an olive reading makes it more likely that we are throwing die A. we multiply both the numerator and the denominator by (6/5)n . and therefore it becomes more likely that the result of the next throw will also be olive. 6 This result makes sense because if we see a long sequence of olives. conditioned on our knowledge of which die we are throwing. which would make the probability that the next reading is olive 5/6. Indeed. 6 2 2 2 36 Note that it would be wrong to compute this probability by squaring the result from Part (a): while getting an olive on the n-th throw and an olive on the (n + 1)-st throw are two events that are conditionally independent. (c) We need to calculate the following conditional probability: ¯ n ! Ãn+1 ! . and let n go to infinity: ¯ n ! Ã ¡ 6 ¢n 1 ¯\ 5 ¯ 6 + ¡10 ¢ 2 lim P On+1 ¯ = lim Ok n n→∞ n→∞ 1 + 6 ¯ 10 k=1 = 5 .From Eq. for any m > 0 we have: Ãm ! Ãm ! Ãm ! \ \ \ P = P Ok Ok |H P(H) + P Ok |T P(T ) k=1 k=1 µ ¶m µ ¶m 5 1 1 1 = + . Ã n ! Ã ¯\ \ \ ¯ P P On+1 ¯ Ok = P Ok Ok . 5 . ¯ k=1 k=1 (5) k=1 By the total probability theorem and conditional independence. it is much more likely that we are throwing die A. we have: µ ¶2 µ ¶2 1 1 5 1 17 P(On ∩ On+1 ) = + = . ¯ + 2 6 k=1 To interpret this for large values of n.(4). (5) we get: ¯ n Ã ! ¡ ¢n+1 ¡ ¢n+1 ¯\ 5 + 1 ¯ P On+1 ¯ Ok = 6 ¡ 5 ¢n ¡ 21 ¢n . if we do not know whether we are throwing die A or die B. these events are not unconditionally independent. 6 2 2 2 k=1 Substituting this into the right-hand side of Eq.

which is: p= n Y pi .5 of being out of service. the probability that the entire link is OK is the probability that all the links are OK: n Y 1−p= (1 − pi ). Link failures are independent.A B Problem 6. a convenient method of solving such problems is to break down the system into smaller subsystems and apply the rules for parallel and series connections which are illustrated in Fig. and each link has a probability of 0. For the parallel case. Towns A and B can communicate as long as they are connected in the communication network by at least one path which contains only in-service links. 2. p1 p2 p1 pn (a) Connection in parallel p2 pn (b) Connection in series Figure 2: Problem 6. The pi ’s in the figure are the probabilities of failure of the corresponding links. i=1 6 . As discussed in class. in an efficient manner. the probability that A and B can communicate. Determine. Solution. Each || represents one communication link. the probability of failure of the entire link is the probability that all the links fail. i=1 For the series case.

0.5 3 ) = 51/128 0.5/16)(1 .8008.5 0.5 0.5 (a) (b) 0. 7 . which means that the probability of failure of the entire link is 1/4.0. Similarly.5 3 0. 3(b) to Fig.5)(1 .(1 . from (a) to (f). 3.5 0.5 3 B 51/128 A B 1 .(1 . where p is the probability of failure of the entire link. Since the probabilities of failure of the two links are 1/2 and 1/4.5 A 51/256 B 51/128 × 0. we replace the boxed series connection with an equivalent link. Each number in the figure is the probability of failure of the corresponding link.5 A 5/8 0.5 0. we replace the two parallel connections of links enclosed in dashed boxes. which means that the probability of success of the equivalent link it 1/2 · 3/4 = 3/8.5 = 51/256 (c) (d) (e) (f) Figure 3: Reduction process of Problem 6. 3(c).5 A B 0. the probabilities of success are 1/2 and 3/4. which is equal to 51/256. The first one contains two parallel links whose probabilities of failure are 1/2. the original network in this problem can be reduced step by step. as illustrated in Fig. To go from Fig.5 0.0. we finally get to Fig.5 2 0. with equivalent links.0. both components have to be OK. the second one contains three parallel links.5 0.5 0. Therefore the probability of success is: 1 − 51/256 = 205/256 ≈ 0. and its probability of failure is 1 − 3/8 = 5/8. 3(b).5 2 ) = 5 / 8 0. to result in the probability of failure 1/8.5 1 .5 × 5 / 8 = 5 / 16 B A 5/16 0. respectively. 3(f) which gives us the probability of failure of the entire link from A to B.5 0.5 0. In order for the whole link to be OK.5 3 B 0. 3(a). in order to get from the original network depicted in Fig. to the equivalent network of Fig.5 A 0. Based on the two equations above. Proceeding to combine the links in a similar fashion. For example.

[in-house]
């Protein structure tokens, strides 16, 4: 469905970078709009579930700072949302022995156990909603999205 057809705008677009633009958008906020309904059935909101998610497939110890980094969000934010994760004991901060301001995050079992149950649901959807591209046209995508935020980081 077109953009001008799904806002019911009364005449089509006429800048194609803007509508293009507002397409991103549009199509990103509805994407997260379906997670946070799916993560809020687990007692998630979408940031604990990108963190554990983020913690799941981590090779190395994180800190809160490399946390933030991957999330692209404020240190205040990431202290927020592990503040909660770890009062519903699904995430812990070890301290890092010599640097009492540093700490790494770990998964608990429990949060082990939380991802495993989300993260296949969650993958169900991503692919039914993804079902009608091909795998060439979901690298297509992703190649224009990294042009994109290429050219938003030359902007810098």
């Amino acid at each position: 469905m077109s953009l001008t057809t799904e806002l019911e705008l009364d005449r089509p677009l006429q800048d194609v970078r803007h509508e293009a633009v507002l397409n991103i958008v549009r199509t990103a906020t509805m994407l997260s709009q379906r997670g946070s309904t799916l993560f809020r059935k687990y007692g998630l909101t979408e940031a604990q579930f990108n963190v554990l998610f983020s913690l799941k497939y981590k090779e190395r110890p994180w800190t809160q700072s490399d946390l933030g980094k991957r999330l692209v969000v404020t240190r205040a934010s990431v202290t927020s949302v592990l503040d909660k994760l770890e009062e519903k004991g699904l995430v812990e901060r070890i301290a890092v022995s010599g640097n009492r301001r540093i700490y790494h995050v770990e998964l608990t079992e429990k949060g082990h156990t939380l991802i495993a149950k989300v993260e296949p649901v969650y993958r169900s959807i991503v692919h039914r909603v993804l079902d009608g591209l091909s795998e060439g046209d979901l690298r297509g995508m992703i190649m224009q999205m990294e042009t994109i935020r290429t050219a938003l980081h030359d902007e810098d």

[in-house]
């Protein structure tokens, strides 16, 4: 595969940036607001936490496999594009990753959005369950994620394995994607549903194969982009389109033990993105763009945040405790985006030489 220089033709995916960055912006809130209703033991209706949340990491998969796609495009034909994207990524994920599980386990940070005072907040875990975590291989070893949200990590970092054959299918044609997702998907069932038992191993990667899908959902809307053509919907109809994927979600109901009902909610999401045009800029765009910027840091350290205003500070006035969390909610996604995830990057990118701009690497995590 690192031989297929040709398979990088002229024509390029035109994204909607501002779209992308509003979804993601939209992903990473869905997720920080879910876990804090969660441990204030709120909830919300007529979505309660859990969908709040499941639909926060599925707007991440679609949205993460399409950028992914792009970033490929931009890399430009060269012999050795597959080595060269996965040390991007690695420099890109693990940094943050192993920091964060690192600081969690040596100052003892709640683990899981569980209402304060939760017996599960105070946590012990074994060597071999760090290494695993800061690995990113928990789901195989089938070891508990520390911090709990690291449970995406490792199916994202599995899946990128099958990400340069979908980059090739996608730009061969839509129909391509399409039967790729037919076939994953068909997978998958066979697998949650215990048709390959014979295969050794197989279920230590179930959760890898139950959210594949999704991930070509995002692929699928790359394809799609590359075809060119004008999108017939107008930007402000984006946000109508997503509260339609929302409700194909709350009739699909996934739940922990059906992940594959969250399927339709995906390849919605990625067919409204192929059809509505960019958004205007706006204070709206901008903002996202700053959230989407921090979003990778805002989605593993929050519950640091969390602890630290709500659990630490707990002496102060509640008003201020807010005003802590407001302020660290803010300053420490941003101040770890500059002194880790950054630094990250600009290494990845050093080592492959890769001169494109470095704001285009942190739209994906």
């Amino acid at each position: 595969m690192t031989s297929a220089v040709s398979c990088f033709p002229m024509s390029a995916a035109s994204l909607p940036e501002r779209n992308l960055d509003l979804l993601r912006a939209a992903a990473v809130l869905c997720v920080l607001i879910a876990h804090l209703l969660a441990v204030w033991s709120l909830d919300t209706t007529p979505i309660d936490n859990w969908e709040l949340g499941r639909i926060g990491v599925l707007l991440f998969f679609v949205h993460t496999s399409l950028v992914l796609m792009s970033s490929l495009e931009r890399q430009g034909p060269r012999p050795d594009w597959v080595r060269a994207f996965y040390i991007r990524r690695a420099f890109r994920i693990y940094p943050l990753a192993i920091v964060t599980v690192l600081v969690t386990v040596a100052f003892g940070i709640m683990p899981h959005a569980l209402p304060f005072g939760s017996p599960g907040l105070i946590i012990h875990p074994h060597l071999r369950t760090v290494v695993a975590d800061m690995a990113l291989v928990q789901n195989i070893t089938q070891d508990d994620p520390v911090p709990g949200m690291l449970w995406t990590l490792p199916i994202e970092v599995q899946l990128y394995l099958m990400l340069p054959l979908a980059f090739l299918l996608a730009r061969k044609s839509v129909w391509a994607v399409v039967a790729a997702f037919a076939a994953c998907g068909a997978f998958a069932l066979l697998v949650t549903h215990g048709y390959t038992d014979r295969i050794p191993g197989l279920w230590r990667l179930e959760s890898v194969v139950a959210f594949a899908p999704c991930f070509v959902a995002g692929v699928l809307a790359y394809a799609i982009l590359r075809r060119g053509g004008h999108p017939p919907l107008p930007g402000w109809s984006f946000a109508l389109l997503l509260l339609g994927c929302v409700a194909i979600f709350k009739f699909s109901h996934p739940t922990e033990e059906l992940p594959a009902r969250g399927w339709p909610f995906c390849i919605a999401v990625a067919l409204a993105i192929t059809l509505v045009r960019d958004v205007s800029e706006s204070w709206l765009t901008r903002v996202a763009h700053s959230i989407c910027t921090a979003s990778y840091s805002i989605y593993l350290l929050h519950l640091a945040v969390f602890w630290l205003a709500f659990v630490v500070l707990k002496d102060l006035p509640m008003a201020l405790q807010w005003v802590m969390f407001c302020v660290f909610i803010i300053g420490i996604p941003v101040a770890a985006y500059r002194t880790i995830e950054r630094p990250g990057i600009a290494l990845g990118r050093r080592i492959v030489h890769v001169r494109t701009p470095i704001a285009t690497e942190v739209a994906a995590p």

OE at random. = 120 (Here. we denote the event that the hiker visits the point A. by the same letter as the point itself. A hiker leaves the point O. choosing one of the roads OB. B. At each subsequent crossroads he again chooses a road at random. What is the probability of the hiker arriving at the point A? O B C D E A Solution.) 8 . D. By the total probability theorem: P(A) = P(A|B)P(B) + P(A|C)P(C) + P(A|D)P(D) + P(A|E)P(E) 1 2 1 1 1 1 1 · + · +1· + · = 3 4 2 4 4 5 4 10 15 30 12 = + + + 120 120 120 120 67 . OD. E. OC.Problem 7. C.